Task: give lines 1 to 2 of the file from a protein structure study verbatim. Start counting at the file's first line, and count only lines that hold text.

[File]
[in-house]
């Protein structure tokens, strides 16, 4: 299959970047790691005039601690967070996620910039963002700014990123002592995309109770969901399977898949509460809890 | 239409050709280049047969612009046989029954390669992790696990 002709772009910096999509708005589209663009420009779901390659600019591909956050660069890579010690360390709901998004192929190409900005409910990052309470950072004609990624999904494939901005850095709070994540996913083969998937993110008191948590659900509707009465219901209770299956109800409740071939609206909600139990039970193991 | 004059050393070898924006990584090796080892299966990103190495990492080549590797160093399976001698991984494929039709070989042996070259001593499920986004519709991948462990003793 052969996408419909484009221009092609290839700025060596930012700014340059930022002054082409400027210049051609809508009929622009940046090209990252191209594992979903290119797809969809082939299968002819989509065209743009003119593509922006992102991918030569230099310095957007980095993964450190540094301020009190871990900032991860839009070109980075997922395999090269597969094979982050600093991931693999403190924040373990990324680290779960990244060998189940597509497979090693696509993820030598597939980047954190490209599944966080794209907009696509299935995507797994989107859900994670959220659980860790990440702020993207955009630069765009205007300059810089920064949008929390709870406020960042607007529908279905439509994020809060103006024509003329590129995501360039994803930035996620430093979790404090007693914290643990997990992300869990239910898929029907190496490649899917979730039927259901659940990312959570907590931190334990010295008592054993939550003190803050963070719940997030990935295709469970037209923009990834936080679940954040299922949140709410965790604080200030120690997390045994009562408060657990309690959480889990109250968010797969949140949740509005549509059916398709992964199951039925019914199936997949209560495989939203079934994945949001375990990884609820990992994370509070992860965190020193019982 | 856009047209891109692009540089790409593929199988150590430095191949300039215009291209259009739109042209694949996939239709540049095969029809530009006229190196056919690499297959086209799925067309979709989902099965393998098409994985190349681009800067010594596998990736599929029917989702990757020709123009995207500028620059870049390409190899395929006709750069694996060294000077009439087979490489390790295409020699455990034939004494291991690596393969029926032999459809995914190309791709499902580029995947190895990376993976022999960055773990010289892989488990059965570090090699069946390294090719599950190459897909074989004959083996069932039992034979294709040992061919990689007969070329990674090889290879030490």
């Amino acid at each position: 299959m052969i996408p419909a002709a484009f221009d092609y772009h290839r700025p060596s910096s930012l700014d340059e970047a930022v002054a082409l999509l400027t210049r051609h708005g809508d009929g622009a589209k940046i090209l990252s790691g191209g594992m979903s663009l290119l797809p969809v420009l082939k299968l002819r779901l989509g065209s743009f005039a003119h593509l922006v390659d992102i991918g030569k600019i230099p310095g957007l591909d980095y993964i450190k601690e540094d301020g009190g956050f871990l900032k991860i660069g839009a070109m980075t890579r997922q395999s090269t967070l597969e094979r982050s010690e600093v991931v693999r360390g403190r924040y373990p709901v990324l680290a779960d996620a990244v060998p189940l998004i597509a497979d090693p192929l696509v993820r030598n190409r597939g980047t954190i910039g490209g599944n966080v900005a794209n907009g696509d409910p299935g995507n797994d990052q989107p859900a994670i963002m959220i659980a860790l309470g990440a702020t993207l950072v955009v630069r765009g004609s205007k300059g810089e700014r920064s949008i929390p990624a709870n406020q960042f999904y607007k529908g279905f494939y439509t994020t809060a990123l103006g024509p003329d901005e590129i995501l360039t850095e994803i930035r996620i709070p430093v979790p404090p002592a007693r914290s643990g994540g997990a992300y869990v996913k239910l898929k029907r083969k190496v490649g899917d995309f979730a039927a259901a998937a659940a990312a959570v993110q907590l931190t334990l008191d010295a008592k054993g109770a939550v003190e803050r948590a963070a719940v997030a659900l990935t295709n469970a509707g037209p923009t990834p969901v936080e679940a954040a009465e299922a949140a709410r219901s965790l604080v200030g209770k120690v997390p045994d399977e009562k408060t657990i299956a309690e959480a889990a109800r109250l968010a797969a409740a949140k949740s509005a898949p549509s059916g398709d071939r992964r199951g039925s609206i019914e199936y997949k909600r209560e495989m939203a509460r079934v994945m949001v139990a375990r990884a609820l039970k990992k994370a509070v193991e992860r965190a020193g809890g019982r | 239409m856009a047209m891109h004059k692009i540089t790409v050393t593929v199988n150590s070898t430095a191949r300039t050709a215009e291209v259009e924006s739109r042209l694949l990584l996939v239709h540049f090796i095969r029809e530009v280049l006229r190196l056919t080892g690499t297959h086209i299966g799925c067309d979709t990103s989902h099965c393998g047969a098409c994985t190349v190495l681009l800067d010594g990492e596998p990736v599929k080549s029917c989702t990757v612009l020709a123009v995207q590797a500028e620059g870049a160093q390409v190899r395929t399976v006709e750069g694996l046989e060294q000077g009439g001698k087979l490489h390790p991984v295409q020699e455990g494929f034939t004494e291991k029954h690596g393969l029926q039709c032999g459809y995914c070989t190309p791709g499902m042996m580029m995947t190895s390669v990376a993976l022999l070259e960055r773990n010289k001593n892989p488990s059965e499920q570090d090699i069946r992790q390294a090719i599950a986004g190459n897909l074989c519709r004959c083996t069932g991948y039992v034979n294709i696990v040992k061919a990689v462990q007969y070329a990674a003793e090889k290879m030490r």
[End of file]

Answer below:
[in-house]
């Protein structure tokens, strides 16, 4: 299959970047790691005039601690967070996620910039963002700014990123002592995309109770969901399977898949509460809890 | 239409050709280049047969612009046989029954390669992790696990 002709772009910096999509708005589209663009420009779901390659600019591909956050660069890579010690360390709901998004192929190409900005409910990052309470950072004609990624999904494939901005850095709070994540996913083969998937993110008191948590659900509707009465219901209770299956109800409740071939609206909600139990039970193991 | 004059050393070898924006990584090796080892299966990103190495990492080549590797160093399976001698991984494929039709070989042996070259001593499920986004519709991948462990003793 052969996408419909484009221009092609290839700025060596930012700014340059930022002054082409400027210049051609809508009929622009940046090209990252191209594992979903290119797809969809082939299968002819989509065209743009003119593509922006992102991918030569230099310095957007980095993964450190540094301020009190871990900032991860839009070109980075997922395999090269597969094979982050600093991931693999403190924040373990990324680290779960990244060998189940597509497979090693696509993820030598597939980047954190490209599944966080794209907009696509299935995507797994989107859900994670959220659980860790990440702020993207955009630069765009205007300059810089920064949008929390709870406020960042607007529908279905439509994020809060103006024509003329590129995501360039994803930035996620430093979790404090007693914290643990997990992300869990239910898929029907190496490649899917979730039927259901659940990312959570907590931190334990010295008592054993939550003190803050963070719940997030990935295709469970037209923009990834936080679940954040299922949140709410965790604080200030120690997390045994009562408060657990309690959480889990109250968010797969949140949740509005549509059916398709992964199951039925019914199936997949209560495989939203079934994945949001375990990884609820990992994370509070992860965190020193019982 | 856009047209891109692009540089790409593929199988150590430095191949300039215009291209259009739109042209694949996939239709540049095969029809530009006229190196056919690499297959086209799925067309979709989902099965393998098409994985190349681009800067010594596998990736599929029917989702990757020709123009995207500028620059870049390409190899395929006709750069694996060294000077009439087979490489390790295409020699455990034939004494291991690596393969029926032999459809995914190309791709499902580029995947190895990376993976022999960055773990010289892989488990059965570090090699069946390294090719599950190459897909074989004959083996069932039992034979294709040992061919990689007969070329990674090889290879030490």